The chimney swift has a ﬁve-inch gray-brown torso shaped like a fat cigar. The cigar is crossed by a 12-inch sickle-shaped wingspan. It also has a little beak that belies a huge mouth; when it opens, the entire front end of the creature seems to open. Not that I’ve seen a swift up close. They spend their days high and on the wing, mouths agape like basking sharks, scooping up any insects and ballooning spiders that may be aloft: aerial plankton.
Swifts pause only to roost or to feed nestlings. Using salivary cement, they afﬁx sconces of small twigs to the inside wall of chimneys. The Sibley Guide to Bird Life and Behavior says they grab the twigs from the tops of dead trees—also while on the wing. I ﬁnd that hard to believe, but McGowan says it’s likely. “Their legs are so tiny there’s not a whole lot they do that’s not ﬂying. They copulate on the wing. Some swifts actually sleep ﬂying—there’s ﬁnally some evidence that conﬁrms that. They are built to be ﬂying, not to be perched anywhere.”
The population of chimney swifts and of all aerial insectivores—swallows, nighthawks, ﬂycatchers—is declining in North America for reasons that are not clear. When swifts relied on hollow trees there probably weren’t a lot of them, but numbers grew as settlers and cities brought chimneys. Nowadays, not many new houses have chimneys, and old stacks are often grated. This may be one factor in the bird’s decline.
Because they are so urban, fair-weather and chatty, chimney swifts are an easy bird. You can hear them during summer street scenes of The Wire. Look up and you might see one in any city east of the Rockies. Because I am at best an incidental birder, they are my kind of bird. “They’re not a difﬁcult bird to identify,” agrees Tom Dudones, a birdwatcher who lives down the street from me. “It’s not like, ‘What was that warbler?’”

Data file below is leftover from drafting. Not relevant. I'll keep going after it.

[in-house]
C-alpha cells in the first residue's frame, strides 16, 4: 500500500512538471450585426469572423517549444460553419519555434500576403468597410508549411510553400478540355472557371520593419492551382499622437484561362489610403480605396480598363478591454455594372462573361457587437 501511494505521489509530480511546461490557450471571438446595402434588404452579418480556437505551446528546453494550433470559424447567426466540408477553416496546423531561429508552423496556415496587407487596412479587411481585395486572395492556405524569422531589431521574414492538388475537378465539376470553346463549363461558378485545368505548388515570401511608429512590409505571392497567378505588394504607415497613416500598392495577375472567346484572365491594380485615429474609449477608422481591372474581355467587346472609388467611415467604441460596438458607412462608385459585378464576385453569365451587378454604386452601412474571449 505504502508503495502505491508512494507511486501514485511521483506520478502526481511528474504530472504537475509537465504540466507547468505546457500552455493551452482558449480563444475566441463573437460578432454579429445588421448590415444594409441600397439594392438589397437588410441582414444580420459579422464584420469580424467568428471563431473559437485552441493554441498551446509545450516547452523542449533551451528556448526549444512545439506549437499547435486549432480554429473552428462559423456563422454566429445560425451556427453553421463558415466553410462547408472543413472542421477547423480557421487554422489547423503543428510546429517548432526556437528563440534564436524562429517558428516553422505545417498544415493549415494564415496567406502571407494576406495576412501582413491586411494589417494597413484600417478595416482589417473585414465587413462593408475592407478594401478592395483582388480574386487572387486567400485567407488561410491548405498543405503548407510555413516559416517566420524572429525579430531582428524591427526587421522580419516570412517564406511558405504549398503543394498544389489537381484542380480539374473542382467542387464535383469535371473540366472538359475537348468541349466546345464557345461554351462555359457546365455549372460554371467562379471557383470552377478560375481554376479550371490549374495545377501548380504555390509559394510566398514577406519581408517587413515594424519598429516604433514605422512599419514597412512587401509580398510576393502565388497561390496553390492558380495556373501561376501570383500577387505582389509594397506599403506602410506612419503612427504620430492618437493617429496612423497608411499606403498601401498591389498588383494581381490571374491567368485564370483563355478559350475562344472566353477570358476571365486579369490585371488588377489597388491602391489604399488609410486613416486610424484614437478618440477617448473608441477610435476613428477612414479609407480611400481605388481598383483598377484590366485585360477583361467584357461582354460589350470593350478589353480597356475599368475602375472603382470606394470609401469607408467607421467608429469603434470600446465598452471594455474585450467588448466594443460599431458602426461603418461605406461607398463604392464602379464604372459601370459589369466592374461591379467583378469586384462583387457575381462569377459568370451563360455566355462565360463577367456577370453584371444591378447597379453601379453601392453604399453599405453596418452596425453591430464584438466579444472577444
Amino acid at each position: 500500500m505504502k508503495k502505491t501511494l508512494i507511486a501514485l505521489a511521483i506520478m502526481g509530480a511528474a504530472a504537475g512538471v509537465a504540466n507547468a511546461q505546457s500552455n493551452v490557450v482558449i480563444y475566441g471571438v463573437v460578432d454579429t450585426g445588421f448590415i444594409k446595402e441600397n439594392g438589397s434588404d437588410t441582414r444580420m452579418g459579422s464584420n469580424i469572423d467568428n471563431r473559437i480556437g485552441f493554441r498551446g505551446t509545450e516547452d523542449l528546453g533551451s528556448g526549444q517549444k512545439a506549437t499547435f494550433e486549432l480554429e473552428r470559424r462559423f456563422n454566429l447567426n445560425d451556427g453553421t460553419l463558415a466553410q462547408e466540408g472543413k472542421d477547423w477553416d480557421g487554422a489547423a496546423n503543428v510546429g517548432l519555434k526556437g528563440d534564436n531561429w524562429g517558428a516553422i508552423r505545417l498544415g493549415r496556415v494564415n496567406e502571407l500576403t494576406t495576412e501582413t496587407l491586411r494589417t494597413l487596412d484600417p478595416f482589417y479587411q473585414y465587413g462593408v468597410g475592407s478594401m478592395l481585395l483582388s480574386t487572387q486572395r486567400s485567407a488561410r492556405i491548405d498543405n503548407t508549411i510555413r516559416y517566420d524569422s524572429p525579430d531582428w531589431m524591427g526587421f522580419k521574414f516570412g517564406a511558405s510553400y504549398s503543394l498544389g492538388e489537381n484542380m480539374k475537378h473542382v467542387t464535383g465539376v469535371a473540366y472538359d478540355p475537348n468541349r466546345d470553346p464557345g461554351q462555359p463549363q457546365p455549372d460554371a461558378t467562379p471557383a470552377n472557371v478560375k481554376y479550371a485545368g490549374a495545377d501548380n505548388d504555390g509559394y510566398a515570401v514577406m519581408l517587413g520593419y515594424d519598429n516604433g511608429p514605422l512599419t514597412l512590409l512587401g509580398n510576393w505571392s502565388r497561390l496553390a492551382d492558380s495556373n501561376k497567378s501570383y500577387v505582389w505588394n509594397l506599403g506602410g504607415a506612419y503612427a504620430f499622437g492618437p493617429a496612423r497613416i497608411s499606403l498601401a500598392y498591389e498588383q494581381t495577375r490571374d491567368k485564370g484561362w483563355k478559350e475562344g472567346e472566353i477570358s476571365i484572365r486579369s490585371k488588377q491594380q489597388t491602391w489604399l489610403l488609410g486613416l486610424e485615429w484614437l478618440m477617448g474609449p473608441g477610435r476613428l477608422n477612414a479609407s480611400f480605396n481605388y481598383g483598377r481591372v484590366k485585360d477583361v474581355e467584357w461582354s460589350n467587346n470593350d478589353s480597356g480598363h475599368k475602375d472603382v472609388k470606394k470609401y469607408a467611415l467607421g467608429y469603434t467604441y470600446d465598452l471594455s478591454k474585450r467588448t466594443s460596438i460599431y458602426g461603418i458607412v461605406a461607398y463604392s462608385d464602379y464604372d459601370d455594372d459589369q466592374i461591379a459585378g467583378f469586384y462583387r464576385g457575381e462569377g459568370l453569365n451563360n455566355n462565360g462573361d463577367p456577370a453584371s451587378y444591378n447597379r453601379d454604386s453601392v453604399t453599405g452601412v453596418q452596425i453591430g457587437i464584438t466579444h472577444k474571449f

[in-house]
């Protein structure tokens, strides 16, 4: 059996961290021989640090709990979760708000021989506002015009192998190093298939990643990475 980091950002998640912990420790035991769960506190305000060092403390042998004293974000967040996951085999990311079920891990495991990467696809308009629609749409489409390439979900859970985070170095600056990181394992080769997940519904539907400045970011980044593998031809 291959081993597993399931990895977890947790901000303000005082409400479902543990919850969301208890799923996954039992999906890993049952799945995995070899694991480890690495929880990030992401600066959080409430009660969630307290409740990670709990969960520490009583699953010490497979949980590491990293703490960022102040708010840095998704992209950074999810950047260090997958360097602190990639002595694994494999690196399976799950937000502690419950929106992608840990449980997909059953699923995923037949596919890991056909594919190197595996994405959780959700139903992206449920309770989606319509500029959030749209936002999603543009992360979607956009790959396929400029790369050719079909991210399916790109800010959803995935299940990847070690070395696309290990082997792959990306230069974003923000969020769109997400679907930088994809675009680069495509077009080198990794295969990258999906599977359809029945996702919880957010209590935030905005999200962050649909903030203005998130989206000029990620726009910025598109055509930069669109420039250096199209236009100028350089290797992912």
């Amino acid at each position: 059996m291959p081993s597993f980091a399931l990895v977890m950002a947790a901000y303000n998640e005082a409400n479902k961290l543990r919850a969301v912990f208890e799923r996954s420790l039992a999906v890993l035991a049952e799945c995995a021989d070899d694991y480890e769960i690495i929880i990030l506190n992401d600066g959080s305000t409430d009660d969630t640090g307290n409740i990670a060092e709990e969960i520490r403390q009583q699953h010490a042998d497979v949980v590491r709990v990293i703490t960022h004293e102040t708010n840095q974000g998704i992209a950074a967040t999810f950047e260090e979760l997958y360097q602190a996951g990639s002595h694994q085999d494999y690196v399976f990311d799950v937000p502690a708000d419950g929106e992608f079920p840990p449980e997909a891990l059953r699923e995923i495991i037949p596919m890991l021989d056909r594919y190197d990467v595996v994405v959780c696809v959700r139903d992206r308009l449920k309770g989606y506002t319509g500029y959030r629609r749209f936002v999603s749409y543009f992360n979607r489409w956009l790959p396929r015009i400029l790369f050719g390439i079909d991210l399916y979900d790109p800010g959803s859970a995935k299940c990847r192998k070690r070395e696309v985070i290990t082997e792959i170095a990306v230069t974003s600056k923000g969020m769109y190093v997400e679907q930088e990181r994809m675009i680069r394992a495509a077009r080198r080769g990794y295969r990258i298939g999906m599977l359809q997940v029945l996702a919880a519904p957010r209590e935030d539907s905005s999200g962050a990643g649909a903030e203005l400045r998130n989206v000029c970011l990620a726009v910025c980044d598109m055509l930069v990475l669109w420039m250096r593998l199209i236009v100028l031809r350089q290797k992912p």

St. Bernard’s School custodian JoAnn Larabie ﬁrst noticed them a few years ago. “It was on the Fourth of July,” she says. “We were going to watch the ﬁreworks and got there early. I was sitting there and I look up and was like, ‘Oh, my gosh, look at all those bats in the chimney.’ And Father Tom was like, ‘No, those are swallows.’”
Close but no cigar, though swifts were commonly called “chimney swallows” until the last century. Ever since Larabie identiﬁed the ﬂyers as chimney swifts, she’s been paying attention. “I see them mainly in the evening, when I’m doing the summer cleaning,” she says. “They’re a very cool bird, they have their own little routines and they have a ﬂight pattern. It’s fun to watch them as they dive in, they go in one at a time, like little dive bombers.”
St. Bernard’s chimney channels furnace exhaust in cold weather, but the heat is mostly off when the swifts are here. Guano and noise have not been issues for the school. No harm is done either way. “They don’t seem to be hurting the chimney. They’re just there. It’s like we’re in two different environments,” Larabie says.
Tuesday, July 3, 8:45 p.m.: Father Mark Reilly, parishioner Michele Tucker and Danny Ryan are at the picnic table when we arrive. Ryan stopped by on a walk home from the store. He comes to watch the birds from time to time—“when they call me in,” he says. As a resident of nearby Helen Hill, Ryan has kept an eye on them for years. “The swifts went over to the Methodist church for a few years but then they decided to return to being Catholics.” Father Reilly sometimes sits on a lawn chair after dinner to take in the spectacle. Tonight he has a video camera on a tripod. It’s pointed at the lip of the octagonal chimney. The birds ﬂit and chatter but stay high. A family of merlins might be responsible for keeping them at a distance. The little falcons moved into town last summer and have been seen chasing swifts at sunset.
Finally, around 9:00, the swifts start their descent. They feint and balk. It takes seven minutes from ﬁrst to last to go down the chimney. “They look like reverse smoke, usually,” Father Reilly says. Later he sends me a DVD. Even on pause the birds appear only as wisps. I count 275 of them.
Sunday, August 12, 7:35 p.m.: Nobody else here tonight. The watch has been slow, only two swifts two nights before. The chipping sparrows still ﬂit around the playground. Two canoeists sing as they paddle out of town; their voices carry across Lake Flower. A dog barks. A loon ﬂies over the school. Then I hear chiti-chiti-chiti-chiti, but it’s just a car with a loose fan belt.
A rainy spell ended today and the clouds are turning pink. Crickets chorus. Fresh spiderwebs lace the trees and insects drift in the slanted light. This is summer in full, with plenty to eat, it would seem. But the northern hemisphere is arcing away from the sun, and somewhere the birds are arcing toward it. The sky is quiet.